CHRIS: Sure. So yes CommBank did upgrade it was about two years ago was the first upgrade they’ve done since the CBM project which were they don’t upgrade in the early days, it’s when you’re upgrading cba’s core banking system it’s significant. So you need to tell some of the retailers. So for example, Bunnings if you turn up Bunnings because the official time was was coming back on a 7 a.m. on a Saturday morning, and if you turn up a Bunnings with your debit card and you buy something more than whatever the standard amount which, which about, $300, there’s going to be an issue so it’s not, it’s not without its nationwide impacts upgrading the system, but also there’s a capability.

So maybe we’re a German software companies, have my German friends weren’t allowed me to say zero downtime. It’s apparently near zero downtime because They’re not American sorry.

They don’t sort of stretch things. Sorry. Eric, but but the way the architecture Works in this, it’s quite smart, they they can actually create a whole new instance beside it. You you then move all the data that doesn’t change all that rapidly, you’re starting to build a completely upgraded system. While at the same time, the production system is beside it and then you just have the few tables that are constantly Changing and then you go off a little bit and you bring them back and hopefully that card works before Bunnings opens in the morning and it did. So yeah not without its challenges but the architecture allows that to happen.

TRINA: know I was still at CBA when they did that. And yeah it was a mammoth effort and very successful.

CHRIS: just I mean the volume is 1400 transactions per second 24 hours a day, 7 days a week. So you know where to take it off for a while because there’s actually a point where you can never catch up.

Data Migrations

TRINA: Theo data migrations probably represent the toughest and highest risk part of any major transformation or core banking upgrade. It’s even tougher when there is a merger or acquisition and one organization has to absorb the other customer transaction at the application data from the other. We hear the term Big Bang versus phase migration. What advise would you give when it comes to planning and executing a major migration?

THEO: I think we could sit here all night and talk about data migration because it said there’s no Bank product that hasn’t been counted, all the intricacies and like late nights and sweets going with data migration because I think the key thing that we found is that start early, you kick it off as when you kick your project off, it is one of the most critical streams and I think what we’ve found is got a large bunch of customers is treated data, migration as a secondary option is happening in the background.pool banking platform is ready. We’ll think about migration. So one of the things is start early, give it the focus. I think the other thing that we do find is to make sure that you’ve got it out of migration team. That’s its goal at been around for a number of years at that the right methodology to the right tools tool sets to use until said, we’ve recently done major mergers, doing three banks as well. And I think the tool sets are you using was definitely augmented by also AI driven tools to help with matching  enough data and transformation of data over which is made a massive difference in terms of speed how quickly we could do it and I think the other part that can also say, start your dress rehearsals early in the game, don’t wait till the end, start running it as soon as you can filter out. What’s going wrong and run it again and again. So these are some of the lessons we’ve learned. I think, in terms of approach, there’s always a debate you say, whether it’s Big Ben with its progressive what approach? And I think there’s no one right strategy that fits everything, so much dependent on what you’re dealing with what’s the nature of the solutions or platforms that you migrate from technology business processes that are going to come on. And that’s my says, you can’t say it depends on the specific circumstances that you dealing with whether it’s a big bang and I don’t like to use the word on what we call it bulk migrations then big banks because if it bang, it’s already gone bad. So it will be cool, that’s about 12 migrations, but as it recent huge merger that we’ve done.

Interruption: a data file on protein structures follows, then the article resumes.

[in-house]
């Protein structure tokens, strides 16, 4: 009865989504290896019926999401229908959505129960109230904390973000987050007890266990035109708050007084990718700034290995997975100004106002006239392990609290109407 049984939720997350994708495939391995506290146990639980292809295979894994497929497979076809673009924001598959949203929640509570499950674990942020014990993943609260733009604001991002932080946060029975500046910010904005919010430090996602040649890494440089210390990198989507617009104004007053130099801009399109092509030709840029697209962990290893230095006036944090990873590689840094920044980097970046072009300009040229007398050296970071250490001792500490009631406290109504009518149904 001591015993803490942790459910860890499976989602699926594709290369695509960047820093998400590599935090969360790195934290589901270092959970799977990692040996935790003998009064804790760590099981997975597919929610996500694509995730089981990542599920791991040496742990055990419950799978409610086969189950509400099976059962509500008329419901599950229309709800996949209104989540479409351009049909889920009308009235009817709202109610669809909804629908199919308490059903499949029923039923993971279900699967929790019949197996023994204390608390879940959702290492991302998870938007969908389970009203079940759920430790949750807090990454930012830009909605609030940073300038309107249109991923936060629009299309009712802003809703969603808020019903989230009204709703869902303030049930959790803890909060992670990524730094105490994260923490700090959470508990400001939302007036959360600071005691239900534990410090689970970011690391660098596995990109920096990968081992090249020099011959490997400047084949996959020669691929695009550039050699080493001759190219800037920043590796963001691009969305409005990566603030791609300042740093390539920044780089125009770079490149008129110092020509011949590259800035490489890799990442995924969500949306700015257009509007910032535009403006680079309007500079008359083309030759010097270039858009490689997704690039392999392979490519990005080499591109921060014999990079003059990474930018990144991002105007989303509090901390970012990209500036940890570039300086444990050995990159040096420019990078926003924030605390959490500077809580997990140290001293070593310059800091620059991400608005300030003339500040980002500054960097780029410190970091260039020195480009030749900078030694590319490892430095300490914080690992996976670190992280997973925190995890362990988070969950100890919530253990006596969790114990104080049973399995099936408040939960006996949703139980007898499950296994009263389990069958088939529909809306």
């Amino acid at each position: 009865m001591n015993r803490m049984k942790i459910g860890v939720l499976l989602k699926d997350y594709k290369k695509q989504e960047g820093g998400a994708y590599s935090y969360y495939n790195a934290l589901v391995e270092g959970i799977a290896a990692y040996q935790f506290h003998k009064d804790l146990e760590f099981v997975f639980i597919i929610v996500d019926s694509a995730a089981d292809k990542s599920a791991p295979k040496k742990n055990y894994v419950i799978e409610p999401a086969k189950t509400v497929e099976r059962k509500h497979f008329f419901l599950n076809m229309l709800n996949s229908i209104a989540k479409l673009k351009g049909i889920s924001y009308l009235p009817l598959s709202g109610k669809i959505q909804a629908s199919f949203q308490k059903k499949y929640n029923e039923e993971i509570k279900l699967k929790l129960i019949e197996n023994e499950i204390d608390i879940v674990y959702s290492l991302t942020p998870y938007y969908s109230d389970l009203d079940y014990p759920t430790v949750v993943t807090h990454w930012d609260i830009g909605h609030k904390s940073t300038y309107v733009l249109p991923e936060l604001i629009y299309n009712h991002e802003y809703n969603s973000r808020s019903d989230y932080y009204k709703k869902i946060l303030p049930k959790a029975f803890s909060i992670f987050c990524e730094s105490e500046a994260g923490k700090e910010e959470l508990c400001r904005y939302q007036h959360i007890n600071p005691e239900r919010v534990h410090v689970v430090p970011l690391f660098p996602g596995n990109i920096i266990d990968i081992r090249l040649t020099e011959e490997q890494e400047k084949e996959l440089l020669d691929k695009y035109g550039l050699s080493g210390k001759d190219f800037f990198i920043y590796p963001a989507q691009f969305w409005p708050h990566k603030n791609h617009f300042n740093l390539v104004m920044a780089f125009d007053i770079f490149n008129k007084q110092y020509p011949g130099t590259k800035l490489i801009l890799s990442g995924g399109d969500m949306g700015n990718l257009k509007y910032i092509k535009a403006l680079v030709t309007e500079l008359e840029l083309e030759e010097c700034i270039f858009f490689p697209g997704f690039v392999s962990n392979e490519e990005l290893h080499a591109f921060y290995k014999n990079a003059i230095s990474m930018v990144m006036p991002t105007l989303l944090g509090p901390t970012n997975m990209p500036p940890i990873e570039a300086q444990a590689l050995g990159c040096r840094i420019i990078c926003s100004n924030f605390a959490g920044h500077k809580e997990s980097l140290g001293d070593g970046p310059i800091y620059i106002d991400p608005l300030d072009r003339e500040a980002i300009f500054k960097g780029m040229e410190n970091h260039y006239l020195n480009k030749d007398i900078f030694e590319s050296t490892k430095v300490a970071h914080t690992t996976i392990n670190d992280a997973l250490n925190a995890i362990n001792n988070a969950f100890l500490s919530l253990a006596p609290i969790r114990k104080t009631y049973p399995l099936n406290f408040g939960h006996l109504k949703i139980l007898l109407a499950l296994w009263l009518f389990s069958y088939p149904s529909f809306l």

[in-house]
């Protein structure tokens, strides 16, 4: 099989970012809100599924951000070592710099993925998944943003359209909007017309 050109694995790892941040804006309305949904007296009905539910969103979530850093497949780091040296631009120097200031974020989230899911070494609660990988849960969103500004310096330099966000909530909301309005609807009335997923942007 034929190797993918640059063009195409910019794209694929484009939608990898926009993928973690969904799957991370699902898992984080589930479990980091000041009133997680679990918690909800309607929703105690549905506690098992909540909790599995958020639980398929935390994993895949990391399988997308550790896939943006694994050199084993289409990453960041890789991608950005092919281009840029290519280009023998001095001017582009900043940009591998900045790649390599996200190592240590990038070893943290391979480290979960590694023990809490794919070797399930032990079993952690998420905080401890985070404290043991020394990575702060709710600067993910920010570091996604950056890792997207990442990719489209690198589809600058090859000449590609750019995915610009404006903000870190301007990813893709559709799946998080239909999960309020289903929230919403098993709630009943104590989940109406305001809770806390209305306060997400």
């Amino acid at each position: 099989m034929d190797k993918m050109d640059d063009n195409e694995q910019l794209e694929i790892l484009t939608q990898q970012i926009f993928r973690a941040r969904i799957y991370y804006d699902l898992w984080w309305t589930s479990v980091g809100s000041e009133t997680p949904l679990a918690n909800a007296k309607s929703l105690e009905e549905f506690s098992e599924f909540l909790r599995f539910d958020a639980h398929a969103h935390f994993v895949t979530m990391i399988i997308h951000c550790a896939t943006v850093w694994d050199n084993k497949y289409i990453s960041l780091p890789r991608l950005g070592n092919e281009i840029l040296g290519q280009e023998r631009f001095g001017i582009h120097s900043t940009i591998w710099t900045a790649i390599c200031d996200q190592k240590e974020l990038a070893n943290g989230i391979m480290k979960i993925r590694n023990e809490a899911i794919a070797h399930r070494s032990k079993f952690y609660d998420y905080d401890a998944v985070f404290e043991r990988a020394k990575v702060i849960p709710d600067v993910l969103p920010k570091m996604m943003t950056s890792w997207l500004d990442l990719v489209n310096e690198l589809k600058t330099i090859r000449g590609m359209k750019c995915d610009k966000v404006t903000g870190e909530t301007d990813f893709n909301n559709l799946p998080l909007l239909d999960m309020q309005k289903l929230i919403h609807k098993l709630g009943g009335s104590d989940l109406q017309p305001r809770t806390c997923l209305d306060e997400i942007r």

It’s a merger with large three, large bank will sit and three different core banking systems consolidating into one, which we completed in 12 months, but the gain is our said the use of the smart tools and methodologies has made a huge difference. So said we were able basically, in the course of two months, we do small Banks. If you want to bangs, if we want to call that, as migrated over 250 million account from 11,000 branches and over 100 staff that we migrated A demotion to one entity will see successfully in that small bumps the city. It can be done, right? but again is also here for sizes. All right, team, right, tools, and methodologies and start early so don’t wait till they start with only advice I can say.